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Delhi riots: Darkness brings with it panic & fear in Shiv Vihar

By Trisha Mukherjee
March 09, 2020 16:44 IST
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As the sun sets over the charred ruins of what was a bustling neighbourhood till only two weeks ago and the shadows lengthen into night, panic escalates in northeast Delhi's riot-scarred locality of Shiv Vihar.

IMAGE: Onlookers watch a market burnt by rioters, following clashes over the new citizenship law in northeast Delhi. Photograph: Kamal Kishore/PTI Photo

"Call everybody. It's time to leave," Mohammed Nafis calls out urgently to his 14-year-old nephew Saif, asking himto gather the family so they can leave their 'homes' to return to the houses of their relatives where they have found temporary refuges.

He is not the only one.

 

Two Mondays ago, the lives of thousands of people across northeast Delhi were upended when the city's worst riots since 1984 claimed 53 lives. At least 200 people were injured, many hundreds displaced and businesses destroyed in the riots that began on February 24 and continued till February 26.

And now, the twilight hour brings with it mounting fear that the violence will be repeated. Residents rush to leave the area that has been their home for over a decade.

"We are too scared to spend the night here. One never knows what can happen," said Nafis, who had a car seat cover workshop.

The 41-year-old and 14 other members of their family occupied a three-storey house in gully no 12 in phase 7 of Shiv Vihar until two weeks ago, when the locality fell prey to a wave of riots.

Like his, many properties in the area were ransacked and looted before being set on fire.

Those affected by the violence have either taken shelter at government relief camps or moved to their relatives' houses.

They now come back every morning to take stock of the damage, and return to their temporary accommodations at the first sign of darkness.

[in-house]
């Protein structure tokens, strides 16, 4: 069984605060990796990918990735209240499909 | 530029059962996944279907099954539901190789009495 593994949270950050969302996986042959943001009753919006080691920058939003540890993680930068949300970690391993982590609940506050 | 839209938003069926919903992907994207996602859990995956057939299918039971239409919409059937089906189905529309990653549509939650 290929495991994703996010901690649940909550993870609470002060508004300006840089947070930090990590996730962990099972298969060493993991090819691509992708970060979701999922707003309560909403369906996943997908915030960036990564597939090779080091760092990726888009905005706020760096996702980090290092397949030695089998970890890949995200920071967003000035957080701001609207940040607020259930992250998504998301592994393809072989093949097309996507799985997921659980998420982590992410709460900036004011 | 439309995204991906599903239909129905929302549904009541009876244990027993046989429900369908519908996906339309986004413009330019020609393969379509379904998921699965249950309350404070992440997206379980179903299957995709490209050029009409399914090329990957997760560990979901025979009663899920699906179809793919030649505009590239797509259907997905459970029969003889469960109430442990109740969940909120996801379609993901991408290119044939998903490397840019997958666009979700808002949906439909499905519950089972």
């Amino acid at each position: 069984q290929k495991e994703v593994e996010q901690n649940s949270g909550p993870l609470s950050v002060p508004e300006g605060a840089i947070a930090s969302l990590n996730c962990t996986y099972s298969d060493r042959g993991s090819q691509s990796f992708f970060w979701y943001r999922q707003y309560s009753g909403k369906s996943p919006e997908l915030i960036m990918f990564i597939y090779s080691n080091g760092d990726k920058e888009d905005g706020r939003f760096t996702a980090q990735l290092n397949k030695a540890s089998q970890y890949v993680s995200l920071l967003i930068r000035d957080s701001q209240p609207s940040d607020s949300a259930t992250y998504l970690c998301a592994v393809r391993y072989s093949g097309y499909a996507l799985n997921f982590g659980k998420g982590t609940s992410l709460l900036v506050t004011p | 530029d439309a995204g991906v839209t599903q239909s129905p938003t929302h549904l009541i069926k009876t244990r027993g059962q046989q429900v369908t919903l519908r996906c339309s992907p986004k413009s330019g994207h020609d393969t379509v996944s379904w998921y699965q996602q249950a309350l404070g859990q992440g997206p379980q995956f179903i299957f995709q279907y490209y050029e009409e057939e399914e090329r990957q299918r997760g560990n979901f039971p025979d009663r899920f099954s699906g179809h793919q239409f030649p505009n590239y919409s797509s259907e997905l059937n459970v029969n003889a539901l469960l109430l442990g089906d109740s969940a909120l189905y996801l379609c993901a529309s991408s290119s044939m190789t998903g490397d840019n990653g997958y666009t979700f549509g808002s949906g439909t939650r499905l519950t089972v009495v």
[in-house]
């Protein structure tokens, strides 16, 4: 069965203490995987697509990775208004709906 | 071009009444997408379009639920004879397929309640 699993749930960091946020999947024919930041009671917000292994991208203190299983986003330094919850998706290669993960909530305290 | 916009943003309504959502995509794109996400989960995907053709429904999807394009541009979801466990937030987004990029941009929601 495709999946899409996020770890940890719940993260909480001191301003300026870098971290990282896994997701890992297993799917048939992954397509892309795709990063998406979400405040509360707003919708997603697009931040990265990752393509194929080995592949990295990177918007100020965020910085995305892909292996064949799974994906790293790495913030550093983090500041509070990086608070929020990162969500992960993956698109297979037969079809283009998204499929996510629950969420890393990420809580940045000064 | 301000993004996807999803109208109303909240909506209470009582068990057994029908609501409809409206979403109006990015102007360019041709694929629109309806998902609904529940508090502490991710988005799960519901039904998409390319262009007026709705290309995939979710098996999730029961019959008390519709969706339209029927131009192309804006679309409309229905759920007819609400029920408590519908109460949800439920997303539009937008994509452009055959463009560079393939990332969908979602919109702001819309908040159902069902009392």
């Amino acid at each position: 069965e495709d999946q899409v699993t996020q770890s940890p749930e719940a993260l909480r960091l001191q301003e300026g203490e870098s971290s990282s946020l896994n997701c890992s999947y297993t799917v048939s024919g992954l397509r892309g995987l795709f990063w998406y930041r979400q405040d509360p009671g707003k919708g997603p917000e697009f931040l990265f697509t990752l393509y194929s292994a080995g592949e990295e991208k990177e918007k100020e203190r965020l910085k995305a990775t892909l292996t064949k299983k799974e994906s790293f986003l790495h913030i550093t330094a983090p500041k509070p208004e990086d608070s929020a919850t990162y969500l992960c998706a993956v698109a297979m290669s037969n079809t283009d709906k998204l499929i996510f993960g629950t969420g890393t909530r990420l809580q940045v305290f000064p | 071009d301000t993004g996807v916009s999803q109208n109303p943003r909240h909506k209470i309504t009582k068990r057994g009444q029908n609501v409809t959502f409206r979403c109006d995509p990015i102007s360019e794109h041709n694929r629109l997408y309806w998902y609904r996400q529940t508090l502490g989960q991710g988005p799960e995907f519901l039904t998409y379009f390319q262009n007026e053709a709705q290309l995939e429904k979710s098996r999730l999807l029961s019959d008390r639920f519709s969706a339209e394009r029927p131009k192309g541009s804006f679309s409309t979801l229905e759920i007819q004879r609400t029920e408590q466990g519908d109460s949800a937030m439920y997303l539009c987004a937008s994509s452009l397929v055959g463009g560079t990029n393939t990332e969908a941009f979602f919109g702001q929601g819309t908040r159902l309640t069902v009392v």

Young Saif, who missed his Class 8 final exams because of the violence, starts at the sound of an approaching bike and said he is too scared to walk the lanes in which he grew up.

"I am scared to take that lane. That is where they (rioters) came from. What if they come back again?" he asked, pointing to a narrow lane.

IMAGE: A crane carries charred remains of vehicles set ablaze by rioters, in violence-affected Shiv Vihar Tiraha area of northeast Delhi. Photograph: Manvender Vashist/PTI Photo

All the doors in the area are wide open -- evidence of the lawless mobs that roamed unchecked.

Mohammad Gayur's two-storey house has also been reduced to ruins. Three bikes on the ground floor were burnt, cylinders were blasted on the floor above, making the roofs of two of the three rooms collapse. His three goats were stolen.

"We were traumatised. So when police came to evacuate us early morning on February 26, we left immediately. I didn't even wear my slippers. I was so scared. When we came back the next afternoon, everything was destroyed.

"We don't know when we will come back. It will take at least three-four years to get back our lives," said Gayur, who makes a living doing odd contractual jobs like painting walls.

He lived in the house with his mother, three brothers and their families.

Following the violence, the men of the house have moved to a cousin's house in Mustafabad close by, while the women and children have taken shelter at the Idgah relief camp.

Nazar Mohammad, who relocated to his in-laws' house in Chaman Park a few kilometres away with his wife and three sons during the riots, said his oldest child, 12, has simply refused to come back to Shiv Vihar.

"During the violence, we had taken shelter in another house nearby. Although two of my sons are too young to register what happened, my oldest has been left traumatised," said the 44-year-old art teacher.

"He has declared he is not going to come back," his wife Irshada Begum added.

The thought of returning is terrifying even for those whose houses were not rendered completely uninhabitable.

Like Saimur Khan, 42, who keeps the doors of his house wide open during the day, hoping that the visible destruction -- furniture destroyed, clothes strewn across the floor and suitcases, safes and almirahs ransacked -- will get him some help from either the government or NGOs that are offering relief.

At the first sign of dusk, he is quick to lock up his house, and return to his in-laws' place in nearby Babunagar.

"The environment here is still very uncertain. I come here in the morning so I can get some help because we lost everything.

"But I don't think I am ready to come back yet," he said simply.

Over 700 cases have been filed, and nearly 2,400 people have either been detained or arrested.

In a statement earlier this month, Delhi Deputy Chief Minister Manish Sisodia said 79 houses and 327 shops were completely gutted in arson during the violence

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Trisha Mukherjee
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